Poison Control Centers Warn About Toxic Chemical in At-Home COVID-19 Test Kits By
GNN Note – If you still have any trust in anything to do with the Wuhan Bat-Flu Stew, well…that’s on you. I am proudly untested, unvaxed and that status will only change at the end of a barrel, period. / END
Some at-home rapid COVID-19 tests contain a toxic chemical that may be harmful to both children and adults, according to health officials.
The Cincinnati Drug and Poison Information Center reported an uptick in accidental exposures to a possibly toxic substance, sodium azide, in at-home COVID-19 test kits, according to a blog post. Meanwhile, the National Poison Control Center issued a warning about the chemical.
“It is important to know that the extraction vial in many rapid antigen kits includes the chemical sodium azide as a preservative agent,” the center said. “The BinaxNow, BD Veritor, Flowflex, and Celltrion DiaTrust COVID-19 rapid antigen kits all contain this chemical.”
Sodium azide is a colorless, odorless powder that testers dip cotton swabs into. The chemical is found in herbicides, pest control agents, and airbags for cars.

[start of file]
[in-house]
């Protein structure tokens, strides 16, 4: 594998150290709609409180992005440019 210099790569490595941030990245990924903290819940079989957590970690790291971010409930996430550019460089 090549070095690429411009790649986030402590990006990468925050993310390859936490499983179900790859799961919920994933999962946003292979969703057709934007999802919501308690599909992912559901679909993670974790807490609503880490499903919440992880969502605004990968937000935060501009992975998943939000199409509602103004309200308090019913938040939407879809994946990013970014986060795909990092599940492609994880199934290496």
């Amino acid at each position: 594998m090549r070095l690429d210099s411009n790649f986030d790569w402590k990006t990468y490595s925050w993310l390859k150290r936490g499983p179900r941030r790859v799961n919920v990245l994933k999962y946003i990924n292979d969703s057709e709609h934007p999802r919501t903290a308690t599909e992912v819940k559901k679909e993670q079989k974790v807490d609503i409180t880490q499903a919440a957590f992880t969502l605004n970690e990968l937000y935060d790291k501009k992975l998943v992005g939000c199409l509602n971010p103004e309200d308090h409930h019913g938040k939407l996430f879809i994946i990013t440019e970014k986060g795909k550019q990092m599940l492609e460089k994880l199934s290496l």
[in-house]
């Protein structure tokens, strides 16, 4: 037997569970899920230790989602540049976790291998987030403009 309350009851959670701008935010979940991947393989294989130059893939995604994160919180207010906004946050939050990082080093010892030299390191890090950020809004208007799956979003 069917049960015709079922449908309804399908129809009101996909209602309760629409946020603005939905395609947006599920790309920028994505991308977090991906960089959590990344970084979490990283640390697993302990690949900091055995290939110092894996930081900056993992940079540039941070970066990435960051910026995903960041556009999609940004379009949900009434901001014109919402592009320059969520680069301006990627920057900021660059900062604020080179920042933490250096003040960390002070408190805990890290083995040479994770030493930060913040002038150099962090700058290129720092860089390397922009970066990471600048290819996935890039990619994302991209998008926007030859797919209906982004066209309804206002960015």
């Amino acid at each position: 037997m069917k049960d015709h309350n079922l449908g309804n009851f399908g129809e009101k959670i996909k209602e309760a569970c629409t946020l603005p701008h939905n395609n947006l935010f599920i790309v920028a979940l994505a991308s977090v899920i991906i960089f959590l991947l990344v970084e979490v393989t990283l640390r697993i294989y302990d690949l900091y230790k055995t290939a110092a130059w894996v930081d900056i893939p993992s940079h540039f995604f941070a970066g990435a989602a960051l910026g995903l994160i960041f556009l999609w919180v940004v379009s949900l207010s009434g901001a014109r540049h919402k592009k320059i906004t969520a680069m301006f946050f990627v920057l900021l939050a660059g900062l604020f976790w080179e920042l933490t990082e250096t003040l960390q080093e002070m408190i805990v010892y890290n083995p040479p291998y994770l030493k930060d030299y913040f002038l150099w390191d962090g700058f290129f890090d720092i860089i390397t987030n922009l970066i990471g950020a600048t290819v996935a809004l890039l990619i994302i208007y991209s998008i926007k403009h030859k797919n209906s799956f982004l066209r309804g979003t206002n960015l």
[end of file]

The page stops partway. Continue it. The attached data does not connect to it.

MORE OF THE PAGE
“Small doses of sodium azide can lower blood pressure, and larger doses may cause more serious health effects,” an advisory from Health Canada also said. “ProClin is also found in many kits. It contains chemicals that can cause skin and eye irritation, as well as allergic reactions.”
Some hospitals around the United States say they have received a surge in phone calls about exposures to the chemical.
“We started getting our first exposures to these test kits around early November,” said Sheila Goertemoeller, pharmacist and clinical toxicologist for the Cincinnati Children’s Hospital Medical Center. “It was, really, all ages.”
“Mostly, I’ve been very worried about our young children.”
Accidental exposure is occurring among both children and adults, said Dr. Kelly Johnson-Arbor, with the National Capital Poison Center in Washington, told WNEP over the weekend.
“People might mistake them for eye drops. Children might drop it onto their skin. Adults will sometimes mistakenly put them into their eyes,” she said.